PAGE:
Music and Lyrics: Harry Warren and Al Dubin
Book: Michael Stewart and Mark Bramble
Director: Mark Bramble
Reviewer: Lucy Thackray
The Public Reviews Rating:
42nd Street is one of those Broadway classics that everyone feels they know, despite perhaps not having seen it many times, much like Guys and Dolls or Anything Goes. This version of the tour is heavily based on Mark Bramble’s Broadway revival, and toured in 2007, also featuring Dave Willetts as Julian Marsh and Jessica Punch as Peggy Sawyer. For such an established show you expect a certain amount of slickness, and slickness is what we largely got, if not pure passion or spontaneity.
The fluffy plot (clichéd Broadway show goes out of town to try out and picks up eager chorus girl Peggy Sawyer, who then has to replace fading star Dorothy Brock on opening night) is delivered with humour and energy by the cast. A dazzling line of pretty and perky chorus girls tap through their troubles – although they fail to really move as one during the big numbers, always one pointed toe out of place or arm raised a split-second late – while caricaturish writers Maggie and Bert (Carol Ball and Graham Hoadly) keep things moving along. Special mention must go to the male ensemble who had my friend giggling with their enthusiasm and pizzazz – “they’re SO Broadway!” – and to Rebecca Marks as savvy chorus girl Anytime Annie, who stood out for all the right reasons.
Vocally, experience eclipsed youth. Marti Webb’s numbers as Dorothy Brock were the indisputable highlight of the show, her clear and rich tone ringing out through the theatre and her delivery seemingly effortless. Dave Willetts (Julian Marsh) also showed off some fabulous range toward the end, though his gruff spoken accent was – perhaps intentionally? – not very New York. Jessica Punch as sweet ingenue Peggy was enjoyable to watch; though not the most glamorous girl or best singer in the line-up, she was an incredible tapper and had a heartwarming goofiness about her, reminiscent of Victoria Wood. While I liked this interpretation (Peggy should be the ordinary girl with an extraordinary talent) my friend disagreed and felt she lacked some star quality. Above all, I felt she and Willetts had no chemistry, and this combined with the considerable age gap between them made some of their romantic moments a little unsettling.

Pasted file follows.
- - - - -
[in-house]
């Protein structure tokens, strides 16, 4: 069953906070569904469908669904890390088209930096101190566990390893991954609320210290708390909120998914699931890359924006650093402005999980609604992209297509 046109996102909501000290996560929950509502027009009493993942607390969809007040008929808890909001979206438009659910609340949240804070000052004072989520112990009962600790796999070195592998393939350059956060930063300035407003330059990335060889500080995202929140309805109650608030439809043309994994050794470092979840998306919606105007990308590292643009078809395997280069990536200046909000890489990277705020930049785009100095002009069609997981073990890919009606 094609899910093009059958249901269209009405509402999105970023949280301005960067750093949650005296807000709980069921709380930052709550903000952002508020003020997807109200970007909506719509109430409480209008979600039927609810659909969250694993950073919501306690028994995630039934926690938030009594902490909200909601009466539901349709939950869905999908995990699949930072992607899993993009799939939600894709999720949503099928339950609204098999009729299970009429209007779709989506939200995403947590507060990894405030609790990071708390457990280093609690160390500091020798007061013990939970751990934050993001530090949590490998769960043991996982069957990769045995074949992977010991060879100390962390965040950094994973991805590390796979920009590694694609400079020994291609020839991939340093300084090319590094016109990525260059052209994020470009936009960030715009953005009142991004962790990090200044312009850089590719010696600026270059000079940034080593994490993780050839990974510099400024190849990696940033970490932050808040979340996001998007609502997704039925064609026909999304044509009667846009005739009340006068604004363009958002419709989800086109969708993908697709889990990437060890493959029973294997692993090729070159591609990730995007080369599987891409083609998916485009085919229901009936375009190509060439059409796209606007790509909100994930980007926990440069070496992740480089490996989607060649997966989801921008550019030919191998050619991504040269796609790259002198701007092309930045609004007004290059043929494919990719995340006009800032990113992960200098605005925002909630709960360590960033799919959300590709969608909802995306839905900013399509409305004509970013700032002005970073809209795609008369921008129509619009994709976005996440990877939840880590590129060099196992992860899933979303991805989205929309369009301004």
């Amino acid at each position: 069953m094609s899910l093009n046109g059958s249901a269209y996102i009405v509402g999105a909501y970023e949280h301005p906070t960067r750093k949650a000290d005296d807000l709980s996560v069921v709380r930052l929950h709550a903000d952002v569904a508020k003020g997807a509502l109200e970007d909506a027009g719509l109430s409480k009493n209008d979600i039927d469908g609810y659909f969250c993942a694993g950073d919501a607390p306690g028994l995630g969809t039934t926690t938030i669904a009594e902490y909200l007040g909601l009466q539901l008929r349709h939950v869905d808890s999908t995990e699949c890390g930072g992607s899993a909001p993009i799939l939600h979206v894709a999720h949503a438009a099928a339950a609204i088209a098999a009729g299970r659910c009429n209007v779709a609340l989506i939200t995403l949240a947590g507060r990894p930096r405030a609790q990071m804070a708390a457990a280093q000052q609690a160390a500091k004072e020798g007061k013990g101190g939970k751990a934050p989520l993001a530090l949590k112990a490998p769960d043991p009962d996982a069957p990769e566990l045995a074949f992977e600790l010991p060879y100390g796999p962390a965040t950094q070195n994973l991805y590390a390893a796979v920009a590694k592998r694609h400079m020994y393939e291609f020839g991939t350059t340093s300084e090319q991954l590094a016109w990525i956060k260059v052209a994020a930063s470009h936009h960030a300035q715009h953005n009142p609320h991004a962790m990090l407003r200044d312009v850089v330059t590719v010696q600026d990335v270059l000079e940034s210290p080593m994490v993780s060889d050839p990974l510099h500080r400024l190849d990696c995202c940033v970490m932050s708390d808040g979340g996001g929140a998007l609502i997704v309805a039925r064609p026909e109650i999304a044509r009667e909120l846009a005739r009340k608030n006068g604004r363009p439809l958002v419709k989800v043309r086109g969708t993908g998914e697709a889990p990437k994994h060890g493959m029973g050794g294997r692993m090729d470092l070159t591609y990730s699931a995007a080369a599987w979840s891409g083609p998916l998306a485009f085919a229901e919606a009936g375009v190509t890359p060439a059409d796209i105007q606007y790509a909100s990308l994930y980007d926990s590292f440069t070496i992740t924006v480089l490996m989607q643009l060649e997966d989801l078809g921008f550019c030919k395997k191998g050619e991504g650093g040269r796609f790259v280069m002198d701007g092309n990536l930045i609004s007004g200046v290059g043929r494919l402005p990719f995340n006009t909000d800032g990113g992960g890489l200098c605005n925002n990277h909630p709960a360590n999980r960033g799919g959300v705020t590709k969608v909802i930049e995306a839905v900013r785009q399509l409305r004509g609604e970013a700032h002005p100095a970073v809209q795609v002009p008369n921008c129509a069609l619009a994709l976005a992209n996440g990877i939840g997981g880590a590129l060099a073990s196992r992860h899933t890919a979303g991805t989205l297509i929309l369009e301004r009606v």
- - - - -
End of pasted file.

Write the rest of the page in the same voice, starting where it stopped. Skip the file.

The vintage tunes were lovely, and expertly played by the orchestra, although their content is almost all silliness (see Shuffle off to Buffalo and Young and Healthy). A lovely vocal performance is given by the very endearing James O’Connell as Billy Lawlor. The tap dancing from O’Connell and the ensemble is superb; hardly a bead of sweat appeared on their brows as they clicked and shuffled their way through an improbable amount of dance numbers. Lovers of tap will be thrilled, but I found my mind wandered towards the end whenever another dance break emerged. You could feel the (largely 60+) audience audibly murmur with delight when one of their favourite melodies swelled and 42nd Street is sure to be a hit for a more mature audience. It won’t make you think or rock your world, but it will gently remind you of the fun and glitter of old Broadway.
Runs until 15 September.
Image credit: the 42nd Street tour cast by Craig Sugden